The Graham-Cassidy Bill also claims to protect people with pre-existing conditions; however, when you look closely at the bill, you can see that we (those living with chronic illness) are hung out to dry. NPR pointed this out directly to Senator Cassidy on Twitter. Seems he doesn’t even know everything that is in his own bill. The bill says we can’t be denied coverage; however each state can waive consumer protections and Essential Health Benefits (go back and read Time to fight)….which would raise rates for people with pre-existing conditions. Basically Sen. Cassidy, your mouth is writing checks that your butt might not be able to cash. It all depends on the state in which a person lives.
No one knows exactly how premiums will go up or down as per disease because it will vary from state to state. Nothing, however, guarantees people with pre-existing conditions are protected from outrageous surcharges. We may be offered coverage but at higher costs. Here is one resource floating around that predicts the costs of pre-existing conditions surcharges per premium. The last time I checked, I don’t have an extra $25,000 in my bank account to cover this cost. Do you??
I feel like NPR did a great breakdown of the Graham-Cassidy Bill that is fairly non-biased. Check it out for yourself. Latest GOP Effort To Replace Obamacare Could End Health Care For Millions.
I’ve met Senator Cassidy. He seems like a intelligent man who’s genuinely interested in figuring out how to improve healthcare; however, I think where he loses his perspective is that 1) he is not in need of health care coverage and 2) he probably wouldn’t have any problem paying for his health care if an issue popped up (God forbid, of course). I’d love to see a panel made up of politicians, doctors, pharmaceutical reps, researchers, insurance reps, AND PATIENTS who all sit down together to figure out this healthcare issue. Having all the stake holders at the table….hmmmm….what a concept!! Come on politicians, other countries have figured out how to provide health care to their citizens, and it’s a fallacy that those countries have sub-par healthcare. The Graham-Cassidy bill is supposed to lower cost by promoting more competition. I think those of us living with chronic illness already figured out that competitive health care has NEVER driven healthcare costs down. Prices continue to skyrocket as corporations get richer while patients get poorer (ok…I’m not sure if that is a word and honestly, I’m too tired to look it up.)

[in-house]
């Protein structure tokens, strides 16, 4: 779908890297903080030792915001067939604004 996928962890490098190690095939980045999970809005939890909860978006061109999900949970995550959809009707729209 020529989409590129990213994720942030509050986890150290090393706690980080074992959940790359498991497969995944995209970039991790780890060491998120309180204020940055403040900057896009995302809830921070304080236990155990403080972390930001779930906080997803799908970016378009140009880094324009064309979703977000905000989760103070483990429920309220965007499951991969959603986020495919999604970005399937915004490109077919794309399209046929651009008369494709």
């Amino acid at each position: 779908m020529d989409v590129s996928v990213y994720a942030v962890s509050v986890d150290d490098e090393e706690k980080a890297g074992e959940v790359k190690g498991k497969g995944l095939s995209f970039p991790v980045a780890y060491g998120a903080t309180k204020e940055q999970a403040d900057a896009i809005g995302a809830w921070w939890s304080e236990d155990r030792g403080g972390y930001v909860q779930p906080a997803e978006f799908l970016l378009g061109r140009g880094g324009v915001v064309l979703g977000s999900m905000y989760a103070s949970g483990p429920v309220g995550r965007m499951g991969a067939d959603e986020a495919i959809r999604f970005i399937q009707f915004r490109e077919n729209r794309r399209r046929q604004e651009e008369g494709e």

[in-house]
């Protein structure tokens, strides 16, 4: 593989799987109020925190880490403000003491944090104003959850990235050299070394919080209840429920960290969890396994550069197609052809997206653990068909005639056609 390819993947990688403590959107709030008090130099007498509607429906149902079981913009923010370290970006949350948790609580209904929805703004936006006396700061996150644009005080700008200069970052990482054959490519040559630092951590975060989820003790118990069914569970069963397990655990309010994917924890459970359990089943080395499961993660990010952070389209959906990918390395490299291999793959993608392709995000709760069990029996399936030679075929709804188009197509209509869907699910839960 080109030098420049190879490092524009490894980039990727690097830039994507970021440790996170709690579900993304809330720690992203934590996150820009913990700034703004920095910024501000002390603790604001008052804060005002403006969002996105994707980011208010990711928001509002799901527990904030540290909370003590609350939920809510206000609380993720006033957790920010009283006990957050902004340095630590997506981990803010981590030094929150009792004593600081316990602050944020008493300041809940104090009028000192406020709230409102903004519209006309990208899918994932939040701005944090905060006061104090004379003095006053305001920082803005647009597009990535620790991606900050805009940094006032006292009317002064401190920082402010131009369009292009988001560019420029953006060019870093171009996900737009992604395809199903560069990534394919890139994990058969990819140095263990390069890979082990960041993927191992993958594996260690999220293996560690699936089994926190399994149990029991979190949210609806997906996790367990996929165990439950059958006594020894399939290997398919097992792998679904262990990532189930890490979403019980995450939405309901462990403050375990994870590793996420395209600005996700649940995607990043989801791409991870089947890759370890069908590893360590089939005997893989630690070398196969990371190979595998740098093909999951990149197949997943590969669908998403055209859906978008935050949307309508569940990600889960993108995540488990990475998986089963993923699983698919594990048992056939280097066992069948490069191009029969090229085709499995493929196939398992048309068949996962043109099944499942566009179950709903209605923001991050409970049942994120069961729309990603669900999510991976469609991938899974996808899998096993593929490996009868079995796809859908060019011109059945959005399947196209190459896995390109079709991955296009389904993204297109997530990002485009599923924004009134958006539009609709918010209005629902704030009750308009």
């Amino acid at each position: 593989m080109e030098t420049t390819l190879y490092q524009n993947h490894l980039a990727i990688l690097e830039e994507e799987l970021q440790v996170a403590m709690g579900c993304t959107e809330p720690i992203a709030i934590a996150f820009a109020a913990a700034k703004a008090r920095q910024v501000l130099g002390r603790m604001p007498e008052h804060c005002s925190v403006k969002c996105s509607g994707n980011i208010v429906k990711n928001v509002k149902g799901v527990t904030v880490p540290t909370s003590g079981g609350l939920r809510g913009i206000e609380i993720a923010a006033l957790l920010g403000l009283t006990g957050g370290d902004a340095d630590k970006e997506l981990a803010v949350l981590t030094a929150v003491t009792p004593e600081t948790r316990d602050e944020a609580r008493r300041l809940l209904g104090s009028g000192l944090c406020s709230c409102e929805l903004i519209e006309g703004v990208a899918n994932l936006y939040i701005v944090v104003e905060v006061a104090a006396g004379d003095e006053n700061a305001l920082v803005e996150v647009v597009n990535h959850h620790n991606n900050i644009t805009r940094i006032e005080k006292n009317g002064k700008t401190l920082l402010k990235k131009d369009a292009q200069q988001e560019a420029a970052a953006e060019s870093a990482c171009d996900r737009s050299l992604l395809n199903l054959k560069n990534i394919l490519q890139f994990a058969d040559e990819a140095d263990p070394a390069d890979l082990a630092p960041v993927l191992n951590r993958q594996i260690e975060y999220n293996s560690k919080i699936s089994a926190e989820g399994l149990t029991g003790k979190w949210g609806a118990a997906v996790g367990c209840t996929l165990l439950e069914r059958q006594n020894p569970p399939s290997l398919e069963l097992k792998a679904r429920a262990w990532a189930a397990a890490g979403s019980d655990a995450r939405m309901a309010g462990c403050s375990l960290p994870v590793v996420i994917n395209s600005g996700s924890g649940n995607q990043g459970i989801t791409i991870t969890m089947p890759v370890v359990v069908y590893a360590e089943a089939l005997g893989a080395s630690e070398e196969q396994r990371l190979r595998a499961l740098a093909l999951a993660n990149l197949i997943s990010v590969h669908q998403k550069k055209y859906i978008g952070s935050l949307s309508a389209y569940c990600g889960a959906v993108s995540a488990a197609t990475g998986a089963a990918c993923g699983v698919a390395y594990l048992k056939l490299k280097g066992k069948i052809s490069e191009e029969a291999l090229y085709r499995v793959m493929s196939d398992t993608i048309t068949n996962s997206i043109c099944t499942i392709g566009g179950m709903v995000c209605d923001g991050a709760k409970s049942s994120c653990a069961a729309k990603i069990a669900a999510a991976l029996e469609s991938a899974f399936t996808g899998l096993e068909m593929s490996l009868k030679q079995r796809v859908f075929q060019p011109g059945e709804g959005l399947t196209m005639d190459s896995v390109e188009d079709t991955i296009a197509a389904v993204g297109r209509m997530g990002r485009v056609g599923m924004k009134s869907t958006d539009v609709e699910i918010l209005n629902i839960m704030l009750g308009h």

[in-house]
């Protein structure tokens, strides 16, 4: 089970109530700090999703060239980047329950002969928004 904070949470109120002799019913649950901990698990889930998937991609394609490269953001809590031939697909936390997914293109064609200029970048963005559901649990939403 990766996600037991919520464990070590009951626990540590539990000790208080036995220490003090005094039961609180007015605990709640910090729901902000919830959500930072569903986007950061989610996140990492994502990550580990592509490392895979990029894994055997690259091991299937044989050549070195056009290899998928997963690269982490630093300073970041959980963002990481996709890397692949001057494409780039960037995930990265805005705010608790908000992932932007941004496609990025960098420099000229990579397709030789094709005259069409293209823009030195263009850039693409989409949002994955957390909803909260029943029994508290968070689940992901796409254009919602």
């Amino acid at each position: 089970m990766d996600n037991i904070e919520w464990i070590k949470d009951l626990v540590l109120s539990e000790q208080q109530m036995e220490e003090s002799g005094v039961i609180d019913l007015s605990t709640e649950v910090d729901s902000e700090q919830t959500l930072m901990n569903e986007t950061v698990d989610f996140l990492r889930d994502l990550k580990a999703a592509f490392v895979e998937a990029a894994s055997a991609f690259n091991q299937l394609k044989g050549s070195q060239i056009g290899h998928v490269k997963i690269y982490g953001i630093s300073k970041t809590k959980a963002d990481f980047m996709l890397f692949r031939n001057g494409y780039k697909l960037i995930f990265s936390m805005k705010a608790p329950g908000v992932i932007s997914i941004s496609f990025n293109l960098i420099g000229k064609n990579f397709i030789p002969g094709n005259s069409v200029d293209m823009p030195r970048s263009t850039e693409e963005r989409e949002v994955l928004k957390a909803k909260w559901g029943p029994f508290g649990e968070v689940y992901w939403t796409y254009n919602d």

So thanks Jimmy Kimmel. Lending your voice to this issue does have an impact. Please know that you are now a hero to many living the chronic life. Now it’s time for the rest of us to also take up the fight.
What can you do? Call your senators (202) 224-3121 and let them know where you stand. It’s crucial. If you don’t know who to call, Common Cause will help you out. The last bill that went to the Senate floor had only 12% approval nation wide and it didn’t pass through the Senate because three GOP senators stood up for what is right. The Graham-Cassidy Bill is not what our country needs. It’s not what people with pre-existing conditions need. It’s time to fight again. I head to Washington DC on Sunday to represent my state of Pennsylvania for the American College of Rheumatology. Stay tuned for my posts.
For those who haven’t seen Jimmy Kimmel this week, enjoy!
Jimmy Kimmel on Bill Cassidy’s Health “Care” Bill
Jimmy Kimmel fights back against Bill Cassidy, Lindsey Graham, & Chris Christie.
It’s the one year anniversary of losing my beloved Lola. She is one of the inspirations for my name Lolabellaquin. Sadly, only Bella remains and she is not long for this world. Sharing as a way to honor one of the greatest loves of my life. Life is simply better with a pet. I’m certain.
8/13/16: My final update. My queen has passed…..
|“You might be gone from my sight, but you are never gone from my heart.”|
My phone rang at 2:00 am. A vet at the emergency hospital told me that Lola “arrested and passed”. I’m surprised none of you heard my scream as my heart broke in two. I asked if I could go and hold her. I raced to the hospital with tears streaming down my face. When I walked in, they told me that Lola stopped breathing for 2 minutes but had just started again. Her eyes were open and she was drooling. Then she heard me and fighter that she is, sat up for me. It was partly my Lola and partly a zombie Lola. Her poor little body was struggling to breathe. When they initially told me she died, I was heart broken that she did so alone…
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This is an updated version of my post regarding insurance “I preexist therefore I am…” and a longer version of my “The Mighty” piece : How AHCA, Repeal of ACA Could Affect Me With Preexisting Conditions. I am reeling over the Senate vote to repeal or replace ObamaCare today. I firmly believe the law needed improvement, but taking it away will be so very detrimental to many. These are my thoughts.
I’ve been in a brain freeze for a while now. The recent passing of the AHCA (American Health Care Act) in the House and the Senate’s Better Care Reconciliation Act of 2017 (BCRA) have left me reeling for many reasons. Just today, Senate Republicans passed the vote to advance to floor debate on their efforts to repeal and replace Obamacare. Vice President Pence had to cast the tie breaking vote. Senator John McCain proposed that Republicans and Democrats come together to make a good law that will solve the problem of many Americans regarding healthcare. I, like most Americans, are doubtful that will happen and we will once again, have a bill that is one-sided and hated by millions.
When I expressed concerns regarding healthcare changing, a friend asked why I was worried because I don’t use Obamacare (also known as the Affordable Care Act or ACA) as my insurance. It made me realize that people have no idea what insurance is and how it works. We all think we know how it works, but honestly, the hows and whys are never really looked at in depth unless you need it.